Liberty Crack on Liberty Bell, North Cascades, WA [5.10 A2]
Many years ago, my first alpine climb and any climb whatsoever over grade 1 was done on the stellar Becky Route on the Bell. (who is Becky anyways?) Those days found me unable to decipher neither directions (you have to calibrate a suunto?!) nor cam color sizes. Without the steady lineup of August traffic trundling up the gully, I surely would’ve put up an embarrassing FA somewhere nearby (having already decided that the first bell like structure in sight would be summited by yours truly, not having seen the bell from its east face yet). The next day I went over to Cutthroat peak and repeated the same series of events, finally an old mountaineer graciously conveying that my balls were bigger than my brains. I got the point – that my brains were real big.
Between my first Becky love affair, and my revisit last summer, a few things happened. A: I was gifted an old copy of the 50 classics, and B: Fell in love with the mountains, subsequently they became my teacher and nemesis C: got rid of my Suunto
Again, the line had always appealed to me, the most distinct of lines on an unmistakable structured mound of granite glory. (oh AND a 1 hour approach!!)
Last year June 18th, I tried, but got rained off the 3rd pitch and had to go home.
This year I tried 1 week earlier in the season, hoping the weather would be better and the 2-day weather window lasted for its forecast length.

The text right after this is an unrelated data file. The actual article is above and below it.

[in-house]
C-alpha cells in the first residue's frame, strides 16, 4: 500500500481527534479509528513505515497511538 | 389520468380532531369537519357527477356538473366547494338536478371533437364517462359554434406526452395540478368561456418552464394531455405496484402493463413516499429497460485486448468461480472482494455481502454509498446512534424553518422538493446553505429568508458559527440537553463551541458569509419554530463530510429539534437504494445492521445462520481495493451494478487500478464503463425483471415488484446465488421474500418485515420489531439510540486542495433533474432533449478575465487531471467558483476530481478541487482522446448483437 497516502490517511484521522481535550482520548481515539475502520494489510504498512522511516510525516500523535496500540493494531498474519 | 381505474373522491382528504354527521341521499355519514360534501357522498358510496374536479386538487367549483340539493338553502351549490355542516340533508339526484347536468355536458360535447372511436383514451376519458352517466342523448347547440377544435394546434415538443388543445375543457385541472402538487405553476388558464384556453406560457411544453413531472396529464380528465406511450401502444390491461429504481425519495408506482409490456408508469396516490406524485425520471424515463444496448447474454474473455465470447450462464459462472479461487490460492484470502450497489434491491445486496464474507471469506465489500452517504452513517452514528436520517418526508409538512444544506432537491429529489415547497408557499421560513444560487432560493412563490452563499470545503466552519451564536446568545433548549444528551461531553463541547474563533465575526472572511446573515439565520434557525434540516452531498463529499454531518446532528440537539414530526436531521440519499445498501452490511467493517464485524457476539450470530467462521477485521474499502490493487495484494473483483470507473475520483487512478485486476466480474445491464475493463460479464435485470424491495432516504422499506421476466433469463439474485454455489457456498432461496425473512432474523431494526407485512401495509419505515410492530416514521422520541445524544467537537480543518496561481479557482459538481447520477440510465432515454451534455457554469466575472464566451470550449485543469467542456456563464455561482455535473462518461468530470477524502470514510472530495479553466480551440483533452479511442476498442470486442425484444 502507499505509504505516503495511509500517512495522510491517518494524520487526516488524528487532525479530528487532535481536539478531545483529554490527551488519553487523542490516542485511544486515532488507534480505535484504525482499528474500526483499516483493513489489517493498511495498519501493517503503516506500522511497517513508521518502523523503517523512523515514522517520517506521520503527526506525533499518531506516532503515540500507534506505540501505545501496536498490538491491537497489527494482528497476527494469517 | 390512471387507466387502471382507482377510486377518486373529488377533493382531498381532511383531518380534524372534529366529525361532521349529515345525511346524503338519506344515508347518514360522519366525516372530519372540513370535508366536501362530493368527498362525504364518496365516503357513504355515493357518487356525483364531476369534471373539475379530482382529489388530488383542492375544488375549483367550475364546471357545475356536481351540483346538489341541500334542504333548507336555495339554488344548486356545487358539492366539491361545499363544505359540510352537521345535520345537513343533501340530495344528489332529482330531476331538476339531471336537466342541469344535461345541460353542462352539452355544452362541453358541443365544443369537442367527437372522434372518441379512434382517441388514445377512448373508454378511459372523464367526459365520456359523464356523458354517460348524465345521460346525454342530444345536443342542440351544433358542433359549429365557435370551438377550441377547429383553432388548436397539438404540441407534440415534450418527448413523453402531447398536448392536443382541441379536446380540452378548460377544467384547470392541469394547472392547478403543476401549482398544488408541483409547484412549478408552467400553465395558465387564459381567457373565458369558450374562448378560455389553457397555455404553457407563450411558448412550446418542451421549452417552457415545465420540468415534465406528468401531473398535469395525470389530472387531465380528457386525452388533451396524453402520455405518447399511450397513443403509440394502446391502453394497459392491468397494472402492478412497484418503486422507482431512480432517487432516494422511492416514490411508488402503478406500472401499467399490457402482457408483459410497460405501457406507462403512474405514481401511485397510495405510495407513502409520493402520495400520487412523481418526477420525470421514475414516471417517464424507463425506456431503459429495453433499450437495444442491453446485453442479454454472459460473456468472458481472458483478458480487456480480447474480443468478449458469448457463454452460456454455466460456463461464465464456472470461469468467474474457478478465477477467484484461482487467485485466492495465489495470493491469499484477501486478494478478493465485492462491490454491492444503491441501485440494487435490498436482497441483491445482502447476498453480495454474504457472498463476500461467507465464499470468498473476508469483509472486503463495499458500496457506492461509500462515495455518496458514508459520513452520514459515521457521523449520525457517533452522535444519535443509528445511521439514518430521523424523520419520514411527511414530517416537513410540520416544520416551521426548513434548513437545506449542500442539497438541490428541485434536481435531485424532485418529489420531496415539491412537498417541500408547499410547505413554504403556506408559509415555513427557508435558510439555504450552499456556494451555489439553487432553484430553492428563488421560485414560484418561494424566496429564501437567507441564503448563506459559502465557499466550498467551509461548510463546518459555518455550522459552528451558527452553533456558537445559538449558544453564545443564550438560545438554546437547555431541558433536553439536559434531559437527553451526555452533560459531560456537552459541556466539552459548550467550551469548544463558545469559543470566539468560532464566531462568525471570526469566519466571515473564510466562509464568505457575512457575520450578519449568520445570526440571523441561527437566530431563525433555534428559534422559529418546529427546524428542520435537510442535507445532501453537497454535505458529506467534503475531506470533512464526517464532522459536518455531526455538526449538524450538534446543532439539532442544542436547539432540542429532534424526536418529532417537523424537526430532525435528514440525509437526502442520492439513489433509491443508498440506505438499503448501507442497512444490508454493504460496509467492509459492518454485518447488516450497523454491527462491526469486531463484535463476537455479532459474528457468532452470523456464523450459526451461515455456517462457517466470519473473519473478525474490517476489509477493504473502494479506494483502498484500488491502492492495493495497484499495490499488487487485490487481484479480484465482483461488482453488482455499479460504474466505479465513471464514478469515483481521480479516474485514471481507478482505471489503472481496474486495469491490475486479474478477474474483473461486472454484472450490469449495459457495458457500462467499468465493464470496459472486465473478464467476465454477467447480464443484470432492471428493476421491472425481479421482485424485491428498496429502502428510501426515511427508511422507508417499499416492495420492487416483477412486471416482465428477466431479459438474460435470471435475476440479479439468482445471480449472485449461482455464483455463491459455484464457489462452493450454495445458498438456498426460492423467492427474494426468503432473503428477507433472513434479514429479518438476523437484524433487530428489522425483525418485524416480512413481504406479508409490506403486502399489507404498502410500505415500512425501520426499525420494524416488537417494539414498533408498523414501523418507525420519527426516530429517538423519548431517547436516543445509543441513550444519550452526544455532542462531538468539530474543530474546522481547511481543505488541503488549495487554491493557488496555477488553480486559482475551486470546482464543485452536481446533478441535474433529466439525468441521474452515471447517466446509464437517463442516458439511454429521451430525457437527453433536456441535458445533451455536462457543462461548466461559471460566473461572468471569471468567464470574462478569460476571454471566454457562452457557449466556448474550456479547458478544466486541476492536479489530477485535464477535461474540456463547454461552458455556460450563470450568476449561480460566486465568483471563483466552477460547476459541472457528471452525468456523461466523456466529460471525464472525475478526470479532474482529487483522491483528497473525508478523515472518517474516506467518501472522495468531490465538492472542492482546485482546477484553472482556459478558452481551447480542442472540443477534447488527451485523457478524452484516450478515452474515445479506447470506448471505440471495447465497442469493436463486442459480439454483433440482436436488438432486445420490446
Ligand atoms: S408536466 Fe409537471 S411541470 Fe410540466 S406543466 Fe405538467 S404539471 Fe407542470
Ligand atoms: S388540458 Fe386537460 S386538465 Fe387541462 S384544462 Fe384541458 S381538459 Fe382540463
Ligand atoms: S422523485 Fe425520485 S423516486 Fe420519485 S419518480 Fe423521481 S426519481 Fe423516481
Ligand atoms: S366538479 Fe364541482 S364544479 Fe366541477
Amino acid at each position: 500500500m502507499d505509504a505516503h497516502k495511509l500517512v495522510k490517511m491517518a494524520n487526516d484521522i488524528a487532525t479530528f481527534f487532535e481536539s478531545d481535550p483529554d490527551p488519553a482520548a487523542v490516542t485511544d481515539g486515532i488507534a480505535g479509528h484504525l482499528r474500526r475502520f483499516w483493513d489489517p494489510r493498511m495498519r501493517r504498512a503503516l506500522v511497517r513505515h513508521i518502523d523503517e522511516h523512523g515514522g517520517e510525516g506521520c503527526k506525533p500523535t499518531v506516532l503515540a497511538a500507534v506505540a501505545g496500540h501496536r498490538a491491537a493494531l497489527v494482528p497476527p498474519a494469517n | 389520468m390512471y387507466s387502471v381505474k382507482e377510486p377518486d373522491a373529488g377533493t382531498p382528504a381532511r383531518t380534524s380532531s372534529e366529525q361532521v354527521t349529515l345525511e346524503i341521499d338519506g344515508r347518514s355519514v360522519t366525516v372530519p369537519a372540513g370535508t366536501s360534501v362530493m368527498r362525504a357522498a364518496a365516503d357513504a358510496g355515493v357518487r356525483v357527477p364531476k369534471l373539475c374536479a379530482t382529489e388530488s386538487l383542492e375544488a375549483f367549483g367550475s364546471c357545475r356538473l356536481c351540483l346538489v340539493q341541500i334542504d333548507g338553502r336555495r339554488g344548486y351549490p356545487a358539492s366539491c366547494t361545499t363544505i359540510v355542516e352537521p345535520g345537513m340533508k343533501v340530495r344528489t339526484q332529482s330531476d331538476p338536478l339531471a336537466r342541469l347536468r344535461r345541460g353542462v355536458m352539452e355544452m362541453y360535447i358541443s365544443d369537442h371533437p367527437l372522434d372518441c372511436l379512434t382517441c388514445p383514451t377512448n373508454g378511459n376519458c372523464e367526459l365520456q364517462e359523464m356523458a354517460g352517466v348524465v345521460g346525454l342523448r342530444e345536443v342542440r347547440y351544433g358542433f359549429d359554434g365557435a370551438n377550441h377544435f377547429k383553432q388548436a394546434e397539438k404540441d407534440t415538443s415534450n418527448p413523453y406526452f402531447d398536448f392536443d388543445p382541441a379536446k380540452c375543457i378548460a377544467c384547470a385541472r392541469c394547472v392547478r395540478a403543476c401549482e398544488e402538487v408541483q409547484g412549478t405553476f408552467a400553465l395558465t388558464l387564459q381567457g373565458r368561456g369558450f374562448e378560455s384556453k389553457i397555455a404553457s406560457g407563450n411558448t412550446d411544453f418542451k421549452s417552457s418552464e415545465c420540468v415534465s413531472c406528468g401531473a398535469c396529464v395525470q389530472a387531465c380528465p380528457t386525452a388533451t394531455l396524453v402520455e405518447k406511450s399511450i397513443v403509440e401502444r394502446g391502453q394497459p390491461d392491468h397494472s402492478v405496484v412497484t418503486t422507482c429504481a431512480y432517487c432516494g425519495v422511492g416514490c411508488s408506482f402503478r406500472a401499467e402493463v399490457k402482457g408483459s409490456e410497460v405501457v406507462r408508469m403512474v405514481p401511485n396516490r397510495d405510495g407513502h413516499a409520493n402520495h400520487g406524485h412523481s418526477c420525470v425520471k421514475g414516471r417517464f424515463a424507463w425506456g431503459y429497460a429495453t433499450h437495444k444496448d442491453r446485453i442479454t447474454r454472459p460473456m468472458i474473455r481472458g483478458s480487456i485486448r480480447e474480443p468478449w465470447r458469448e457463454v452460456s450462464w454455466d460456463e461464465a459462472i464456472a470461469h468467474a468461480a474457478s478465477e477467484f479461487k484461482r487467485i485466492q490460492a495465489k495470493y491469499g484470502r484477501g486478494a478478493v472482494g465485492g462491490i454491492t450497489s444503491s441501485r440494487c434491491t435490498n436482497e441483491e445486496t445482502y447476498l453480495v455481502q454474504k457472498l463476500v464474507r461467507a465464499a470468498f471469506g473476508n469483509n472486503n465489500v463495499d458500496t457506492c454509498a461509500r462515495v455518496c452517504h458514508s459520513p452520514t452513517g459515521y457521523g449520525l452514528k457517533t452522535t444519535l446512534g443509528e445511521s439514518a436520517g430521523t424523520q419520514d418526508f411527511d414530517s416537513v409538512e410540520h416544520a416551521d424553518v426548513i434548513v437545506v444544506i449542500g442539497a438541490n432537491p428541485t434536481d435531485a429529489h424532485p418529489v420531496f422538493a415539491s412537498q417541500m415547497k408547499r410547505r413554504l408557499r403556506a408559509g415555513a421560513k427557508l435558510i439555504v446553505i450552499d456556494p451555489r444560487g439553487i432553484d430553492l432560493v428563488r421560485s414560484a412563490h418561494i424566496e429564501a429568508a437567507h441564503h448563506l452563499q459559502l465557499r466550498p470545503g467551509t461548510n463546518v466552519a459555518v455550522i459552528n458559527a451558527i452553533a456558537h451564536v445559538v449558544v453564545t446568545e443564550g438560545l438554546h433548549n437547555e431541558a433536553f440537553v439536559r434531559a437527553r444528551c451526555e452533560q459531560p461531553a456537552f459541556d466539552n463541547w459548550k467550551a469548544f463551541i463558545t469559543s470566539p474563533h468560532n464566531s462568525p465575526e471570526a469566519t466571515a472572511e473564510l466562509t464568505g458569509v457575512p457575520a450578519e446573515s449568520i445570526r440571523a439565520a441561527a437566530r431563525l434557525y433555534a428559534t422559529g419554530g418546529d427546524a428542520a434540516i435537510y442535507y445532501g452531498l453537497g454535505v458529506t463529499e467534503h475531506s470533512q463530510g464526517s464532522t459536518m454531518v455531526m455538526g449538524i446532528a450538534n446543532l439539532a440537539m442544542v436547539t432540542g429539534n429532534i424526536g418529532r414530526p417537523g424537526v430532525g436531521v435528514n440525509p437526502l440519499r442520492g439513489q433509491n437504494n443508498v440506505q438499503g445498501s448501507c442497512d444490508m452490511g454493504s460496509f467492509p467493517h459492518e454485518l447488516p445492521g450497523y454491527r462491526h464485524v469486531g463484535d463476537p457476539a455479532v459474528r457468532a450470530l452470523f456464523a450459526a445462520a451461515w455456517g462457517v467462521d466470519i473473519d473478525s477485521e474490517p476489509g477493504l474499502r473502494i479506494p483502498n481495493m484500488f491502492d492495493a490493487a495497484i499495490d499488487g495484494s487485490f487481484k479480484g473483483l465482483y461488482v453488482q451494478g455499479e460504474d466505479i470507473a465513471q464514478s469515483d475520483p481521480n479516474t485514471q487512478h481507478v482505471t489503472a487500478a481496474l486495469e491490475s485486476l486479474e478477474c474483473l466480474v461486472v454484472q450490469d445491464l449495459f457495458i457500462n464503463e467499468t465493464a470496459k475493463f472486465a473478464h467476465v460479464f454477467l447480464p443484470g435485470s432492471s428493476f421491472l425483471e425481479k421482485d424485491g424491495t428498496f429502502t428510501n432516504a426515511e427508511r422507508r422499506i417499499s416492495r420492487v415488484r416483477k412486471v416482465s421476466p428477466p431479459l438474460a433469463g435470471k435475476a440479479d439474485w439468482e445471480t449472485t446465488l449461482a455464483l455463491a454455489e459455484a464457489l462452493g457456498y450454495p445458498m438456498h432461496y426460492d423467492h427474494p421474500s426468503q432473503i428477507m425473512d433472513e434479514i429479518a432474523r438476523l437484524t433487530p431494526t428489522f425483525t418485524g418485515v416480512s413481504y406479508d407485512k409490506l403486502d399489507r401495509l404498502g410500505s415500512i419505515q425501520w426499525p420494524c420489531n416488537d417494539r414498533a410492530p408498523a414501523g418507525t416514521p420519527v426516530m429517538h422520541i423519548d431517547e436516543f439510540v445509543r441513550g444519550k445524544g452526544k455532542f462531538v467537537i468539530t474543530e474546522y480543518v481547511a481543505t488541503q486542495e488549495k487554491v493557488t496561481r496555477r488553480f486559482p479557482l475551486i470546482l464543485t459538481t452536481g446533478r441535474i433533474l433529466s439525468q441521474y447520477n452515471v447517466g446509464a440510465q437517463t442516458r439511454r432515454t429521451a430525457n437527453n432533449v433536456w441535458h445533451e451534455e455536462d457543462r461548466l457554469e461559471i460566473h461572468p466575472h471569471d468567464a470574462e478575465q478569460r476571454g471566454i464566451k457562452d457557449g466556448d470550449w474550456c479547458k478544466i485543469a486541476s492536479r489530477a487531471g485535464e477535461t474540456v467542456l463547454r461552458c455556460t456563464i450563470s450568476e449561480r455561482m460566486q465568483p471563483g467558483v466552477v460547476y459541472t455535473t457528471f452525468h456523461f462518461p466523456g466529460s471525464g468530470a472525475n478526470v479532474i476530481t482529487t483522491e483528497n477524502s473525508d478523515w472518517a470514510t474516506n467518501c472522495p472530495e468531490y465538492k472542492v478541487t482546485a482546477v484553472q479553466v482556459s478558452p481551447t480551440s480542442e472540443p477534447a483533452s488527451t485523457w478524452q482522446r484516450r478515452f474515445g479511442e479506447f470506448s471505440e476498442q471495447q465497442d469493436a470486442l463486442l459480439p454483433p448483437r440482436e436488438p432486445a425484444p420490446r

-Fixed first 3 pitches first day, climbed the second day.
-Blew a bashie last year, and brought bashies back for this year, but didn’t need to employ them. Some aid specialist bashed for me since then because all bashies and fixed gear is currently present.
-Started freeing at 8 and hit the summit by 4 pm
-Route is completely dry. (The traverse over to rap bolts is 60% snow laden as of yet)
-The record snowfall was evident as it took us 40 min to boot-ski our way to the car on descent off the notch. I’ll descend like that any day.
-Gear giveaway on the route – My lovely partner forgot the anchors at the first belay and gave up working on a new #1 camalot about mid-route. Hows that for motivation?
All in all, the route was as fine as it looked. Don’t get used to Squamish splitters so much though, it is more reminiscent of Eldo flares. I loved most the dominantly white landscape and protruding rock high above highway 20 as it reminded me of Patagonian cover shots and Bugaboo splitter days, all nestled within a resplendent, (and mostly hidden) Cascadian backyard .
Pictures are here: http://www.flickr.com/photos/calebng/sets/72157626956851366/